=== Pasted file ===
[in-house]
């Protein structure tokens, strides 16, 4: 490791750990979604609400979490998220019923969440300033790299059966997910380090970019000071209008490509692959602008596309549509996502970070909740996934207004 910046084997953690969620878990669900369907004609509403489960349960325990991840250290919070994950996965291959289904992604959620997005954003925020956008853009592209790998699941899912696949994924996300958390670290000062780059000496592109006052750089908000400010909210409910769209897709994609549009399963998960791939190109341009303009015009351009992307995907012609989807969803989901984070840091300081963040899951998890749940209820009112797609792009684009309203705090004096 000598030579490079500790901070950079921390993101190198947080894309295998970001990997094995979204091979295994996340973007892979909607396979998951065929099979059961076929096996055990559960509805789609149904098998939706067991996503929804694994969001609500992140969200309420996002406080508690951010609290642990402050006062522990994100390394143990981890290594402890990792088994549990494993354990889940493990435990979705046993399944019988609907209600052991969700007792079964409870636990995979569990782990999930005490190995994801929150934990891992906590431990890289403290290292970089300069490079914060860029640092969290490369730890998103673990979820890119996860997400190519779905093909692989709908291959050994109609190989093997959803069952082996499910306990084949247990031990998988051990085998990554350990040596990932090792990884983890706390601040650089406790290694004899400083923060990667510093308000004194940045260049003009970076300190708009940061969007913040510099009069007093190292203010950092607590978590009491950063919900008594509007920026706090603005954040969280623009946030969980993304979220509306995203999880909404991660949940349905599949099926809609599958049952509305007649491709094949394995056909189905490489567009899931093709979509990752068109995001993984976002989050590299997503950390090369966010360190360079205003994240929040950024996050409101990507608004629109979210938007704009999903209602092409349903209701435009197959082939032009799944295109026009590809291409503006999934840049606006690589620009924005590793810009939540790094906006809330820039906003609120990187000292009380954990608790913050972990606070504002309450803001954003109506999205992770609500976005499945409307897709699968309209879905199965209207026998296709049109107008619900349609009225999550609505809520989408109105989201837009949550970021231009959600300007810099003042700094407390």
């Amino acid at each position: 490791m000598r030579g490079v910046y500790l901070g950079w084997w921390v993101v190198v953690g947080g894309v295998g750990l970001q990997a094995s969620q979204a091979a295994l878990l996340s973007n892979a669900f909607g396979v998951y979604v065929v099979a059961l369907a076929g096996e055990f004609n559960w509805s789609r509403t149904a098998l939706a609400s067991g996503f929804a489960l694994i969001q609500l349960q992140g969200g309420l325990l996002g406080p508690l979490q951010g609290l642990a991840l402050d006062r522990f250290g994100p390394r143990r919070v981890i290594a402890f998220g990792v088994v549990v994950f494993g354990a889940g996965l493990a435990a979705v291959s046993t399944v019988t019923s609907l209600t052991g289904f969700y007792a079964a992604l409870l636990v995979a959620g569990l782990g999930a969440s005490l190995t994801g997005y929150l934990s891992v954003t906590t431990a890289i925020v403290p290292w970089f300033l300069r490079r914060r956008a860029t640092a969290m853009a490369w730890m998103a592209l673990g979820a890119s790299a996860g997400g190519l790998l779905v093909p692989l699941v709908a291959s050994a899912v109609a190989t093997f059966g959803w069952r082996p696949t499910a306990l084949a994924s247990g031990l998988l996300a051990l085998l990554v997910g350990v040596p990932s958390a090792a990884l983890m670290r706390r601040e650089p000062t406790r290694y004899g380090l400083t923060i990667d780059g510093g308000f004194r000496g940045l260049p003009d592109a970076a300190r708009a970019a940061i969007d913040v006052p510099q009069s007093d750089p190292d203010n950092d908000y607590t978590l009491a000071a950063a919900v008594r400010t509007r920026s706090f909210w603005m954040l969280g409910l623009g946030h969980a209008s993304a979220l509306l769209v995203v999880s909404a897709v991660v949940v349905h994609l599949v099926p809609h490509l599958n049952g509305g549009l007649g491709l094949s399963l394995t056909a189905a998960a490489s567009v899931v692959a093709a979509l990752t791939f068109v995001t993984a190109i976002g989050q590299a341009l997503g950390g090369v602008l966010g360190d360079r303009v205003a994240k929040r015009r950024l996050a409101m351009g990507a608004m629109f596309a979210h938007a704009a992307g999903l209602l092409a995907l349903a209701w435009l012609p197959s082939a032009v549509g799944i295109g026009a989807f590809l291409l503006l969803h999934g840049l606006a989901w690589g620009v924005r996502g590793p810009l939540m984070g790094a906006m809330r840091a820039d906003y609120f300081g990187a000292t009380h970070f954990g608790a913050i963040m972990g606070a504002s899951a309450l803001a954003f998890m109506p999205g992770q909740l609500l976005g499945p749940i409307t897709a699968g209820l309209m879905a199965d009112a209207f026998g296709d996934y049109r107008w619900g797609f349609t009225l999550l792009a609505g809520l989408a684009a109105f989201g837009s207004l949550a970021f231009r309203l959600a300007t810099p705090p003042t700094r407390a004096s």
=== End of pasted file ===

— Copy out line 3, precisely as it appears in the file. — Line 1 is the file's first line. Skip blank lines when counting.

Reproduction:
């Amino acid at each position: 490791m000598r030579g490079v910046y500790l901070g950079w084997w921390v993101v190198v953690g947080g894309v295998g750990l970001q990997a094995s969620q979204a091979a295994l878990l996340s973007n892979a669900f909607g396979v998951y979604v065929v099979a059961l369907a076929g096996e055990f004609n559960w509805s789609r509403t149904a098998l939706a609400s067991g996503f929804a489960l694994i969001q609500l349960q992140g969200g309420l325990l996002g406080p508690l979490q951010g609290l642990a991840l402050d006062r522990f250290g994100p390394r143990r919070v981890i290594a402890f998220g990792v088994v549990v994950f494993g354990a889940g996965l493990a435990a979705v291959s046993t399944v019988t019923s609907l209600t052991g289904f969700y007792a079964a992604l409870l636990v995979a959620g569990l782990g999930a969440s005490l190995t994801g997005y929150l934990s891992v954003t906590t431990a890289i925020v403290p290292w970089f300033l300069r490079r914060r956008a860029t640092a969290m853009a490369w730890m998103a592209l673990g979820a890119s790299a996860g997400g190519l790998l779905v093909p692989l699941v709908a291959s050994a899912v109609a190989t093997f059966g959803w069952r082996p696949t499910a306990l084949a994924s247990g031990l998988l996300a051990l085998l990554v997910g350990v040596p990932s958390a090792a990884l983890m670290r706390r601040e650089p000062t406790r290694y004899g380090l400083t923060i990667d780059g510093g308000f004194r000496g940045l260049p003009d592109a970076a300190r708009a970019a940061i969007d913040v006052p510099q009069s007093d750089p190292d203010n950092d908000y607590t978590l009491a000071a950063a919900v008594r400010t509007r920026s706090f909210w603005m954040l969280g409910l623009g946030h969980a209008s993304a979220l509306l769209v995203v999880s909404a897709v991660v949940v349905h994609l599949v099926p809609h490509l599958n049952g509305g549009l007649g491709l094949s399963l394995t056909a189905a998960a490489s567009v899931v692959a093709a979509l990752t791939f068109v995001t993984a190109i976002g989050q590299a341009l997503g950390g090369v602008l966010g360190d360079r303009v205003a994240k929040r015009r950024l996050a409101m351009g990507a608004m629109f596309a979210h938007a704009a992307g999903l209602l092409a995907l349903a209701w435009l012609p197959s082939a032009v549509g799944i295109g026009a989807f590809l291409l503006l969803h999934g840049l606006a989901w690589g620009v924005r996502g590793p810009l939540m984070g790094a906006m809330r840091a820039d906003y609120f300081g990187a000292t009380h970070f954990g608790a913050i963040m972990g606070a504002s899951a309450l803001a954003f998890m109506p999205g992770q909740l609500l976005g499945p749940i409307t897709a699968g209820l309209m879905a199965d009112a209207f026998g296709d996934y049109r107008w619900g797609f349609t009225l999550l792009a609505g809520l989408a684009a109105f989201g837009s207004l949550a970021f231009r309203l959600a300007t810099p705090p003042t700094r407390a004096s």